Northern Territory, the Outback State.
The Northern Territory, the essence of the Australian Outback. It comprises almost one-sixth of Australia's land mass and can be divided into two areas, the Top End and
the Red Centre. It is bordered at the north by the Timor Sea, to the east by Queensland,
to the west by Western Australia and to the south by South Australia.
It is six times the size of Great Britain, two and a half times the size of Texas.
From lush green tropical rainforest among the savannah woodlands at the Top End, spectacular
waterfalls, and billabongs, to the dry and arid landscapes of the Red Centre, and the Simpson Desert.
Population of almost 190,000. The Northern Territory is under the administration of the Australian Government. The administrative centre and main port is at
Darwin, the capital of the Territory, on the north west coast.
There are two seasons in the Territory, tropical summer, November to April, and tropical
winter, May to October.
Summer is hot with high humidity, 23 to 34 degrees Celsius. The average maximum for
December/January is 35 degrees Celsius. Overnight average is around 20 degrees.
Winter, with low humidity, is 20 to 33 degrees Celsius. The average maximum for June/July is 25 degrees Celsius. Overnight temperatures in winter can go down to zero.
Rainfall averages 1570mm a year in the far north to less than 150mm in the south. During
the wet season the coast is subject to tropical cyclones (hurricanes or typhoons).
The dry season, between May and October, is a good time to visit. In the wet season it
rains mainly in the afternoon and overnight.
Cotton clothing, or natural fibres, are more comfortable for the warmer climate.
Casual clothing is all that is required for the Northern Territory, neat and tidy for
restaurants and hotels.
Shady hat, sunglasses, sunscreen and insect repellent.
Sturdy walking shoes if you plan to include a walk or climb.
Crocodiles are found in fresh water and salt water. NEVER swim or wade where warning
signs are displayed.
Crocodiles do not give you a second chance!
A shade hat, sunglasses, sunscreen and insect repellent are also recommended.
Beware of where you swim, only swim in recommended areas. Look for signs.
Always drink lots of water. Carry plenty of water while walking, climbing, cycling or driving.
SACRED LAND AND SITE PERMITS
When visiting or travelling through Aboriginal Land a permit must first be obtained. They
are not issued for general tourist purposes. For more information about Indigenous Australia click here.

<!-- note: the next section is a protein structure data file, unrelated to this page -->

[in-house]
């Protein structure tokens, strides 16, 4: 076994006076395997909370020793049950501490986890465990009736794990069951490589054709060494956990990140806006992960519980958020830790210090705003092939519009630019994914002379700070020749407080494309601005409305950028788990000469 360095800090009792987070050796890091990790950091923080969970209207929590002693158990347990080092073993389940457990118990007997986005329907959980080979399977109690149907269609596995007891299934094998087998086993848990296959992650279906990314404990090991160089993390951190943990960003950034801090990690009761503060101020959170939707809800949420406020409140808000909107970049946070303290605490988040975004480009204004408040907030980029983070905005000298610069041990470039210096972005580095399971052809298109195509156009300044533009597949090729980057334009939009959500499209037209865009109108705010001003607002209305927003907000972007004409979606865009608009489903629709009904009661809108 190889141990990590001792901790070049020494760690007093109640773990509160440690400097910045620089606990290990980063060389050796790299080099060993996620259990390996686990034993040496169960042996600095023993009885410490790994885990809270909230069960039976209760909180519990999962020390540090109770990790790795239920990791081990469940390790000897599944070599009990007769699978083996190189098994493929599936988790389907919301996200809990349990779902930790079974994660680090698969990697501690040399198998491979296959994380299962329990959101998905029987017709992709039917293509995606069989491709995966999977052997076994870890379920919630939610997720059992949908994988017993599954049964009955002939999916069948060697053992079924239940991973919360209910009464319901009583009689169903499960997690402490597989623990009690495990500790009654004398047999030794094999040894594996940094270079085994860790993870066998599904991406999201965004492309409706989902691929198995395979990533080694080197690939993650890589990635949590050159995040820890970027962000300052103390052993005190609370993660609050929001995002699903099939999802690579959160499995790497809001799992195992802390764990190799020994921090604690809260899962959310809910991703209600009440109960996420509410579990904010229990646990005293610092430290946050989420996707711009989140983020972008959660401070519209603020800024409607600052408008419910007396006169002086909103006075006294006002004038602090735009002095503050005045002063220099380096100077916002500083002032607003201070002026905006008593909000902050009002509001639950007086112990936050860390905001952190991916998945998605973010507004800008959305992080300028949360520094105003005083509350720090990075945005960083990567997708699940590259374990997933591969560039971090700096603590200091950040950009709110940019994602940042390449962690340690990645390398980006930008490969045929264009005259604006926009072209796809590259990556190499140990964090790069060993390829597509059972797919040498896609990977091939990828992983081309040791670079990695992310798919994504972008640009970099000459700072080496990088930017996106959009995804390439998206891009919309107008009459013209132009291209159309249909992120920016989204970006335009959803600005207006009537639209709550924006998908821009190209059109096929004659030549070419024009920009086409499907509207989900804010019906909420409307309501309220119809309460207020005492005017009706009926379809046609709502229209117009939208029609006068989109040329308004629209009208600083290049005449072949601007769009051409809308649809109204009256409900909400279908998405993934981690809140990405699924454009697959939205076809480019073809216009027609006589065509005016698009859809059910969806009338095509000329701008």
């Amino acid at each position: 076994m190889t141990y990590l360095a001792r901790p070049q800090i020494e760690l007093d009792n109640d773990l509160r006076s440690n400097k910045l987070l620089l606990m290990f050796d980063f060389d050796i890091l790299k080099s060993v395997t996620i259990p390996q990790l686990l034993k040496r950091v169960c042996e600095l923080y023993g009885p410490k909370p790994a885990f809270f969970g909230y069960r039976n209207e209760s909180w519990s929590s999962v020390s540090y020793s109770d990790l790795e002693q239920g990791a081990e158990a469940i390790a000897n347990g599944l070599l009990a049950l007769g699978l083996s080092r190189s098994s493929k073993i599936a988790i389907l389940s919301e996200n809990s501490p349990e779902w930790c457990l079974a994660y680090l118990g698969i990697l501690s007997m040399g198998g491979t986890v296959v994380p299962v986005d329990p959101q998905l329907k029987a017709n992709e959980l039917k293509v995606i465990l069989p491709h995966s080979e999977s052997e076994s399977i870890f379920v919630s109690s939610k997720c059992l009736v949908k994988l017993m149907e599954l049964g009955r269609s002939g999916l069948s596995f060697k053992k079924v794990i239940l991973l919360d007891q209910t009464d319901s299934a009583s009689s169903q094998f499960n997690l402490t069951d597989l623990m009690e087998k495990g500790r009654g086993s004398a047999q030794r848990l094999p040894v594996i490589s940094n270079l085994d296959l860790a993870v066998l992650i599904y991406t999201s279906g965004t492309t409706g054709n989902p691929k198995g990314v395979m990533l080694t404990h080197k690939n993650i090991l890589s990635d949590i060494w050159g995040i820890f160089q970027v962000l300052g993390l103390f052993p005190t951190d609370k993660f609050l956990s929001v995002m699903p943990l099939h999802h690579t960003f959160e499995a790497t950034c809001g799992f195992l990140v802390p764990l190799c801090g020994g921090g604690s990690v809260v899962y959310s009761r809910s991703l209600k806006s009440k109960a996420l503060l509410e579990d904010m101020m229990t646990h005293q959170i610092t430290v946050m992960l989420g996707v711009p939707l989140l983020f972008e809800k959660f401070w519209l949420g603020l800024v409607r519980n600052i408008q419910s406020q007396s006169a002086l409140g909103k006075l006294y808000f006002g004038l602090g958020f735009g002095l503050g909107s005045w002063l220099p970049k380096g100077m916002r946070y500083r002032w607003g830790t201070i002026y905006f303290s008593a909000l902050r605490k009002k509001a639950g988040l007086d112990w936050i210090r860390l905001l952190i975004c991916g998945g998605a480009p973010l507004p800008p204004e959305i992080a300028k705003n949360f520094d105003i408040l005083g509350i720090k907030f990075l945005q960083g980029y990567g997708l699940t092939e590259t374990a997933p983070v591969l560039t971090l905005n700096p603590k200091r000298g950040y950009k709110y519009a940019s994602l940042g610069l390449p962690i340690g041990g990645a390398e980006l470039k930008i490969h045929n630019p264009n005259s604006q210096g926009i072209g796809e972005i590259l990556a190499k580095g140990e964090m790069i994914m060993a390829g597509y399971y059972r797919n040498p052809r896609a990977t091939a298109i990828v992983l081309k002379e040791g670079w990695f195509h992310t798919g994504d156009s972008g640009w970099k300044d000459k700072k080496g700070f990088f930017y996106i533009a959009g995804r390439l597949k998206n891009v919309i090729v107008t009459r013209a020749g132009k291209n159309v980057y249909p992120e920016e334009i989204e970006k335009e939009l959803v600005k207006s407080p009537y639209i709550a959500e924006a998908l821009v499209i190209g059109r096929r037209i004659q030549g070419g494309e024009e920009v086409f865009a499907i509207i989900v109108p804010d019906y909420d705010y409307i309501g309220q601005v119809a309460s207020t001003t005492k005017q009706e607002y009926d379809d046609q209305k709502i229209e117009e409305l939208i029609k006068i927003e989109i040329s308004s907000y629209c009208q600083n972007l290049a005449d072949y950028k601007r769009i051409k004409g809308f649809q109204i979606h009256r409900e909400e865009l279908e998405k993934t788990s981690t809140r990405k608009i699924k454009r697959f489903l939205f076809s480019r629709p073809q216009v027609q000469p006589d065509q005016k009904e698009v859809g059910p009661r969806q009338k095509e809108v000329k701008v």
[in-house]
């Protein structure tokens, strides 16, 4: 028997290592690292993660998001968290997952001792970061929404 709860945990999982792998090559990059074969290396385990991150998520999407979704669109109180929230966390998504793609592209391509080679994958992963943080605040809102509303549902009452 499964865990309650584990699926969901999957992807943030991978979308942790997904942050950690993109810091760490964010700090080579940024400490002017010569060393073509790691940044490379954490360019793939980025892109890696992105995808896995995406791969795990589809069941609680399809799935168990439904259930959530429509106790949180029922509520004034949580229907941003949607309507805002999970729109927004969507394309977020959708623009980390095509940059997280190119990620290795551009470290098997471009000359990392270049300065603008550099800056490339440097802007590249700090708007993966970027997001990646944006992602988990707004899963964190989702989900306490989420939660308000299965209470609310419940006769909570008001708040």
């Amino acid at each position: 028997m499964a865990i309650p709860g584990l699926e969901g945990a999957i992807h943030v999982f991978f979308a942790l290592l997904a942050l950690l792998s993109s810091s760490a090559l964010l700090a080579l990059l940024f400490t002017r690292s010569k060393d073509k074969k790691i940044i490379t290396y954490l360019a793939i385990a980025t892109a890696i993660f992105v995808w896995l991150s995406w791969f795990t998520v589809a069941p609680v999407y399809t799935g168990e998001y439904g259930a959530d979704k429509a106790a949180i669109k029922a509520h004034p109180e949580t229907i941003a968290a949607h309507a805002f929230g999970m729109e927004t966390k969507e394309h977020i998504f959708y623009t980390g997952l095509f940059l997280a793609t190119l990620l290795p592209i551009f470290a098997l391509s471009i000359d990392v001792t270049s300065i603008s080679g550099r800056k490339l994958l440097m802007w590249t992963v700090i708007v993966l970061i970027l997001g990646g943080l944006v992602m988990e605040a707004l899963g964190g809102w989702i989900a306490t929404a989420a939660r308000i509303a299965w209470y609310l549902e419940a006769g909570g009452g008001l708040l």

Check if a four wheel drive vehicle is recommended if you plan to leave the main roads.
The Stuart Highway and all roads in Alice Springs are sealed.
AIR: an international airport at Darwin, 13 km from the city centre. A regular shuttle bus service is available. For more detailed information visit the
Virgin Airlines website.
SEA: A large port at Darwin for International Cruise Ships.
RAIL: The main rail service is from Adelaide,"The Ghan".
ROAD: Three main highways service the Northern Territory, the Stuart Highway from
Darwin to Adelaide, Melbourne, Canberra and Sydney; the Barkly Highway east to Mount
Isa; and the Victoria Highway, west to Perth.
COACH: McCafferty's Coaches or
Greyhound Pioneer Australia.
All major credit cards are widely accepted.
A wide range of accommodation standards are available, whether it be camping, lodge,
budget, deluxe or superior high class hotels.
Travel from Darwin to Alice Springs via the Stuart Highway and experience the numerous
Population of over 87,000.
The city was destroyed by Cyclone Tracy on Christmas Eve 1974, but it has been rebuilt into
a modern city.
KAKADU NATIONAL PARK
Part of Arhhem Land, about a 3 hour drive east of Darwin, world heritage listed in 1984.
See ancient Aboriginal art in caves and on rocks.
310 km from Darwin, a township in an area known as the Never Never, immortalized in the
book "We of the Never Never" by Mrs Aeneas Gunn, an early pioneer wife.
Swim in the natural hot springs of Mataranka, 106 km south of Katherine.
A cruise through Katherine Gorge (Nitmiluk) is a must.
Primeval, ancient landscape. This area has been home to many different Aboriginal tribes for
thousands of years.
A thriving community of 3,700 people.
Situated in the third richest goldfield of Australia.
102 km south, visit the mystical Devils Marbles, gigantic granite boulders. According to
Aboriginal mythology, they are the 'Eggs of the Rainbow Serpent'.
THE RED CENTRE
For 30,000 years the Aboriginal people have lived here. There are places and objects that
hold special significance for them. Visitors are welcome but respect should be shown for
Aboriginal guides will share stories from Dreamtime and their culture.
In the middle of Australia, with a population of almost 37,000, this is the Territory's
second largest population centre.
Explore the historic Old Telegraph Station, built in the 1870s, it played a key role in Australia's development
in communication, the School of the Air and the Royal Flying Doctor Service.
Alice Springs provides easy access to all the surrounding natural wonders:
AYERS ROCK (ULURU)
440 kms from Alice Springs. See the spectacular colour changes at sunrise or sunset. Take
the challenge and climb The Rock.
Mt Olga/Kata Tjuta, a series of giant majestic domes, 50 kms west of Ayers Rock Resort.
344 kms north of Alice Springs.
Take the 6km walk to the rim of the Canyon and look down the 300 metre drop to the valley floor.
...for more information on the Northern Territory